It is said that the best way to survive a drought is to have a plan instead of being forced into one. Exceptional drought is forcing tough decisions for Oklahoma cattle producers. Worry doesn't accomplish anything so channel that energy into strategic thinking and then implement, monitor and adjust your plan as needed. Some producers have already liquidated all or part of the cow herd. Some are waiting to see if fall forage and/or wheat pasture is possible. Here, we address things to think about with respect to selling more cows, provide some analysis of potential costs and repurchase possibilities, and point you to a tool that can help you in analyzing your personal situation.
Factors that influence the shape of your drought plan will include your goals, your financial position, ability and willingness to spend, risk tolerance and tax situation. Factors that affect the decision about when to sell cows include the costs of keeping the cows--costs of feed and water, vet med, drought/heat impacts on expected reproduction, etc. -- plus the expected change in sale price of the livestock if any, and the opportunity to earn a return on the proceeds from sale of livestock or reduce interest payments. The tax consequences of weather-related sales must also be considered (these were addressed in the previous issue of this newsletter).
Assessing Your Situation
What is your most important goal? Make money or minimize losses? Or hang onto cattle? Would you consider liquidating the herd and restocking with other livestock (could be stockers rather than cows) when forage becomes available? Perhaps you've been considering retirement. Are you ready to cash in and leave the business? Would you like to identify a younger partner who might want to use the land resources when forage conditions improve? What kind of risks are you willing to take? An objective assessment of your business current financial position and recent financial performance will depend on a current set of financial statements (cash flow, balance sheet, income statement) along with some enterprise analysis if your operation is diversified beyond cow/calf.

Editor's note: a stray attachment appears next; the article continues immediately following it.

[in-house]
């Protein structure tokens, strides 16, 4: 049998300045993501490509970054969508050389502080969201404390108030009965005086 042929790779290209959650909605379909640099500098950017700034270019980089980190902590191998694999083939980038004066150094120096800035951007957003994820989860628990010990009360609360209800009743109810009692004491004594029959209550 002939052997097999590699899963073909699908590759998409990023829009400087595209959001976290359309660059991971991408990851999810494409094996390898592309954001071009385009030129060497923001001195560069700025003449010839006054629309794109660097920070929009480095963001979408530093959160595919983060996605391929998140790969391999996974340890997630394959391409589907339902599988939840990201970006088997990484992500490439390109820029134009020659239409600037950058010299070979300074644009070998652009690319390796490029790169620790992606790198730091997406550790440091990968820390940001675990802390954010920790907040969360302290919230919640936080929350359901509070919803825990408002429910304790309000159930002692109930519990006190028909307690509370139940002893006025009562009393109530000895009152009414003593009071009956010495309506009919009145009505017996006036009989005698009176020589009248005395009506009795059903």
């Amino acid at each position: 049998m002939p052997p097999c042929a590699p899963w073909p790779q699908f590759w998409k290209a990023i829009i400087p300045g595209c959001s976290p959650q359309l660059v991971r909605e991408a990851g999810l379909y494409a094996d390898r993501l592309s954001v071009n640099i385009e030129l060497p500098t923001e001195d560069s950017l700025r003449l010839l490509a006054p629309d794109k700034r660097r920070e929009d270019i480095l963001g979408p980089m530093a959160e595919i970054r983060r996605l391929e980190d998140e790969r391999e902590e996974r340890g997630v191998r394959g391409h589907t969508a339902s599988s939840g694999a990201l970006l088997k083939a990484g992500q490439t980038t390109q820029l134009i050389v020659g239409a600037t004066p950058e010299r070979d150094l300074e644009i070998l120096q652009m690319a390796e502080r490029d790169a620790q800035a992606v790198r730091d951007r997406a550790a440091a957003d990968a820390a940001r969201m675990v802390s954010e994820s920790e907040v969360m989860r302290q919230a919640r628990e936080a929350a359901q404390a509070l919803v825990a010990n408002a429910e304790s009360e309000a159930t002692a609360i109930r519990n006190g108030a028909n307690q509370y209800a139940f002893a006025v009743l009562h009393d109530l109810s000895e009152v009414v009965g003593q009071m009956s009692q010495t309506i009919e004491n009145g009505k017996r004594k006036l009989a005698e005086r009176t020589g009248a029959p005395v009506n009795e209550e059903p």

A goal to maintain the cowherd regardless of cost may be reasonable if you have exceptional genetics and unlimited resources (or plenty of time to recoup losses). If this is not the case, a different strategy may be needed.
If your financial position is good (you have low levels of debt and untapped credit reserves or can self-finance using savings), you can take more risks and may have the flexibility to hold onto cattle to see if fall/winter forage becomes available by buying feed and/or hay or wheat pasture. Still, you'll want to be vigilant with respect to costs and watch for market opportunities to sell at high prices.
Let's assume that you're concerned about not degrading your forage base long-term and are considering selling some cows with an eye toward repurchasing cows in the future. What factors do you need to consider?
Factors That Impact the Price Increase That Can Be Paid to Repurchase Cows Later
The current sale value of the cow is important. The value varies from one situation to the next and may be lower than they would be if not in a drought. On the other hand, prices are being supported somewhat by the overall high price levels in the general cattle market. Use a number that represents your situation (for example, $1,000-$1,200).
How long will the difficult environmental conditions last? Do you think you will be able to establish winter forage (cheapen cow costs) or are we looking longer term? Current forecasts suggest that the drought is likely to persist. Consider the possibility of feeding through April which suggests a longer feeding period and a later repurchase date.